"Salem definitely stands out as a unique accomplishment in board game design. The theme, mechanics and flow of play are all highly engaging. I've played it numerous times and it continues to be distinctly different–and distinctly fun–from anything I've seen" –Amy Logan, Co-owner Gamma Ray Games and The Raygun Lounge
"I got a sneak preview of this game back in 2009 in Chicago and had to back it immediately" --Daniel Cassar, designer "Cavemen: The Quest for Fire" (Rio Grande Games)
STRETCH REWARDS--included with each copy of the game once the noted funding has been reached:
Salem has been in development since 2006 and has been play-tested over 300 times by more than 200 play-testers. The final product is elegant, streamlined and enjoyed by a broad variety gamers. Players are always active, even on other player's turns, making it a perfect fit for groups of 3-7 players. Extensive research has been done on the 42 citizens in the game, adding a deeply rich narrative to a highly engaging game.
The year is 1692. In an atmosphere of pessimism and charged paranoia, the citizens of Salem are at the mercy of demons; not demons of the soul, but demons of the mind. What began as a devout Puritan community devolved in a matter of months into a people torn apart by fear, lies, and fanatical orthodoxy. The residents of Salem quickly discovered that they could find Hell all around them.
This game incites the atmosphere of paranoia that held the village of Salem captive. Players act with the assumption that there are witches among them (and, in this case, there will be). Each player controls 6 residents of Salem, 3 of whom are witches. Game play is simple: try to rid the village of witches and keep the identities of your own residents secret.
The game plays over the course of 4 rounds representing the 4 months (June–September 1692) in which the hysteria was at its height. Each round has 3 parts: a Witch Hunt and a Witch Trial followed by hangings. During the Witch Hunt, players send residents to jail and provide alibis for their own jailed citizens. At the end of each round all jailed citizens stand trial. Players then collectively decide who is hanged and who is spared. The player who is most successful at discerning witches from villagers wins!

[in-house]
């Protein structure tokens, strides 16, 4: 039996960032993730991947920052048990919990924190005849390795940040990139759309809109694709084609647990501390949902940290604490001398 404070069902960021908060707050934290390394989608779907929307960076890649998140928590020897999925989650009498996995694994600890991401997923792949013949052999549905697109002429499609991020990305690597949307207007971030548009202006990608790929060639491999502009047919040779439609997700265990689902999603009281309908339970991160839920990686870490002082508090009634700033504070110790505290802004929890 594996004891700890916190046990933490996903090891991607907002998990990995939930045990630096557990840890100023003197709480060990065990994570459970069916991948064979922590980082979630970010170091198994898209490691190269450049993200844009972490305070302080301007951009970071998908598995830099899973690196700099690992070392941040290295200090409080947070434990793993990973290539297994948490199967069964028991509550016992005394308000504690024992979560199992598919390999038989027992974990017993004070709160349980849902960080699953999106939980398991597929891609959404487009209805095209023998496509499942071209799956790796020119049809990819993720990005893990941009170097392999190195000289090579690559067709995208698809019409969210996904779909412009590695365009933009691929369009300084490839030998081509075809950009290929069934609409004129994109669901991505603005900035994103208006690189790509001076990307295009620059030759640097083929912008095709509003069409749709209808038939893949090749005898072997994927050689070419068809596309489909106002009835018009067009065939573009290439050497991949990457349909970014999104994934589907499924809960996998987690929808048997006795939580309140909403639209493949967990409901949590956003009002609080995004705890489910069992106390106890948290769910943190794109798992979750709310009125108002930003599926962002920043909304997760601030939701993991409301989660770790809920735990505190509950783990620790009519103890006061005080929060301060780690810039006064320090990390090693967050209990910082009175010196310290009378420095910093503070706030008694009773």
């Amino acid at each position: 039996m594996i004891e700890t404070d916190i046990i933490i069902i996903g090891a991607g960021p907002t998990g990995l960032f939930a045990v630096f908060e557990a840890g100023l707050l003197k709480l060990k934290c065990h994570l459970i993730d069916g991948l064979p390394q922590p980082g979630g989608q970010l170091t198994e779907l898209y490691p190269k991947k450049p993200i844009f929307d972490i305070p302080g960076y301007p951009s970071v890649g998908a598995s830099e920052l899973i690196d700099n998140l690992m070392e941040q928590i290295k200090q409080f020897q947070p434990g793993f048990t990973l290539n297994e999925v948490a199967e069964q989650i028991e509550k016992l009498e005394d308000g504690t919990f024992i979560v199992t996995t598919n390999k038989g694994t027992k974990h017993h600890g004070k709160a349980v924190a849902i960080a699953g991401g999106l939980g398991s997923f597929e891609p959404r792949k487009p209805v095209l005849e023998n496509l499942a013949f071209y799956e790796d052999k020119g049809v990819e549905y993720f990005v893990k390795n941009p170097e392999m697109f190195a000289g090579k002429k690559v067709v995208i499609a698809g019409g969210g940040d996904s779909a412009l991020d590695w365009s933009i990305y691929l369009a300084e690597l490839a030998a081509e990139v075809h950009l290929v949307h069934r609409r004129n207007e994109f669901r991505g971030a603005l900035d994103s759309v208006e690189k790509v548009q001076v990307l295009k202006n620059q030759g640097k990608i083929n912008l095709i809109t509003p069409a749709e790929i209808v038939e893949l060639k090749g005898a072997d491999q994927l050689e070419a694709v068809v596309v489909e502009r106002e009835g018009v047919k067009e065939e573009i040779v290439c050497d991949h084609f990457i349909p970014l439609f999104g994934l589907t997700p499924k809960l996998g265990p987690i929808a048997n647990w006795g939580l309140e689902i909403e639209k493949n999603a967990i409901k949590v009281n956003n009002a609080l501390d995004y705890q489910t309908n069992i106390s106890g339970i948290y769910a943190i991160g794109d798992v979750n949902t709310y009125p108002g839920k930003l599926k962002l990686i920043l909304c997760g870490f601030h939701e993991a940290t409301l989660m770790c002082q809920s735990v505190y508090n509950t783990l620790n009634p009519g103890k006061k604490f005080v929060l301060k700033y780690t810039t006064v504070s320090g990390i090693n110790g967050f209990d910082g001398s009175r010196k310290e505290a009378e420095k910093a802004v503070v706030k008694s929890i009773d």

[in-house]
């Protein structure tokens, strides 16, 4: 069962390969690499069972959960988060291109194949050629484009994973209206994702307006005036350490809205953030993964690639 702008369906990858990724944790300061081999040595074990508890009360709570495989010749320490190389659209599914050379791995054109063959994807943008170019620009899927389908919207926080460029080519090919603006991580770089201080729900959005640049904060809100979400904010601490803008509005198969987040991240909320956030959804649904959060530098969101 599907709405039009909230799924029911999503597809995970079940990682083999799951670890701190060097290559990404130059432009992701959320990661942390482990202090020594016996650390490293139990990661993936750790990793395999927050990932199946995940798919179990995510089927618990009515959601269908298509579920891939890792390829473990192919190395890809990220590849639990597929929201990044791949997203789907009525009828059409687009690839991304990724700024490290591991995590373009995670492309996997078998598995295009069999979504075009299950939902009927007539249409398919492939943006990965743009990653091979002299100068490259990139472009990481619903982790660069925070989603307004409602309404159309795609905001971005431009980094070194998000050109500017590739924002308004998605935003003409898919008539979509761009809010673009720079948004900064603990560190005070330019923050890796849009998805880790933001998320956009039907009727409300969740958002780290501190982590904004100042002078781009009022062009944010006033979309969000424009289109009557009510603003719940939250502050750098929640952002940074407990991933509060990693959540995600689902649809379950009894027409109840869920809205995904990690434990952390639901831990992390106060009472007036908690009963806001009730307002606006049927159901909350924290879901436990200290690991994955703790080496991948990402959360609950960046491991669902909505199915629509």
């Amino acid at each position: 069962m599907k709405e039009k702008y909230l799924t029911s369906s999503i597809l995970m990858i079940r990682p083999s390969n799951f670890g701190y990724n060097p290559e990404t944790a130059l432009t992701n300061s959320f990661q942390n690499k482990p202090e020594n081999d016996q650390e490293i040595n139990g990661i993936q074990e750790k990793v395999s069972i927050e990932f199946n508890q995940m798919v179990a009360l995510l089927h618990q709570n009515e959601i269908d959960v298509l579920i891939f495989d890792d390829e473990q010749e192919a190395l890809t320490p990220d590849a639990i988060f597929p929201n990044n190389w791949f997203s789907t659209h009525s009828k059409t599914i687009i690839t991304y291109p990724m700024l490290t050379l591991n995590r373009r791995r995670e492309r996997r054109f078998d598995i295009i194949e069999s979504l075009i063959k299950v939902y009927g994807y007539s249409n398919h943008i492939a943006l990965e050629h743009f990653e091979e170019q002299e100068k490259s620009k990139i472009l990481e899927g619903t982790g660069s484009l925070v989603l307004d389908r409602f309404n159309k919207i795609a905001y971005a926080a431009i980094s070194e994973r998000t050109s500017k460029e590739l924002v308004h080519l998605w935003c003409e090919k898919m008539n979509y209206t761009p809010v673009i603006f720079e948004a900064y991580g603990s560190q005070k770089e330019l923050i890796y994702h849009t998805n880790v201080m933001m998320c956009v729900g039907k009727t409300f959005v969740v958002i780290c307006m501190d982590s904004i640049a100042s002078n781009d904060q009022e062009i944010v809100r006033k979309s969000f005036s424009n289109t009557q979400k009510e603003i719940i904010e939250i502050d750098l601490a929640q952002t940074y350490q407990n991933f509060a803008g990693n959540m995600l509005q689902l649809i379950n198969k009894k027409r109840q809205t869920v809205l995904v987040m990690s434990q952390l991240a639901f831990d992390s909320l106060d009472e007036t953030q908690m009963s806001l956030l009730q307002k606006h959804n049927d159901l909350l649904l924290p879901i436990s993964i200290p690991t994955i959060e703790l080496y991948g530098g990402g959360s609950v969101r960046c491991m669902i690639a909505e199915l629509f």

While the story surrounding the Salem witch trials has become something of a legend, every character in this game is based on a real person whose life was directly touched and in some cases torn apart or taken away by the events surrounding the Salem witch trials.
While this game focuses on the people and events specific to Salem, Massachusetts, similar witch hunts were taking place as far north as Maine and as far West as Connecticut. Surely, the devil had come to New England.
I can't say it enough: thank you, thank you, THANK YOU for your contribution. This cannot happen without you!!
Full rules can be downloaded HERE (note that these are still in the process of being play-tested, clarified and edited. The full rule book will be 12 pages with beautiful illustrations by Levi and lots of historical add-ons)
THE CITIZENS OF SALEM
the following citizens are still available for custom art:
LYDIA DUSTIN female, 79 (available)
MARY EASTY female, 56 (available)
REBECCA NURSE female, 71 (available)
MARY PARKER female, 55 (available)
SARAH WILDES female, 65 (available)
MARGARET SCOTT female, 77 (available)
ANN FOSTER female, 70s (available)
ANN PUDEATOR female, 70 (available)
ELIZABETH HUBBARD (taken)
MARGARET JACOBS (taken)
SARAH CHURCHILL (taken)
MERCY LEWIS (taken)
ALEXANDER OSBORNE (taken)
REBECCA JACOBS (taken)
THOMAS PUTNAM, JR (taken)
JOHN INDIAN (taken)
ROGER TOOTHAKER (taken)
JOHN HATHORNE (taken)
DORCAS GOOD (taken)
GILES COREY (taken)
REVEREND SAMUEL PARRIS (taken)
ABIGAIL WILLIAMS (taken)
REVEREND GEORGE BURROUGHS (taken)
SARAH OSBORNE (taken)
JOHN PROCTOR (taken)
ELIZABETH PROCTOR (taken)
MARTHA CARRIER (taken)
WILMOTT REDD (taken)
SAMUEL WARDWELL (taken)
ELIZABETH HOWE (taken)
BRIDGET BISHOP (taken)
GEORGE JACOBS SR (taken)
MARY WALCOTT female, 17 (taken)
SUSANNAH MARTIN female, 71 (taken)
Risks and challenges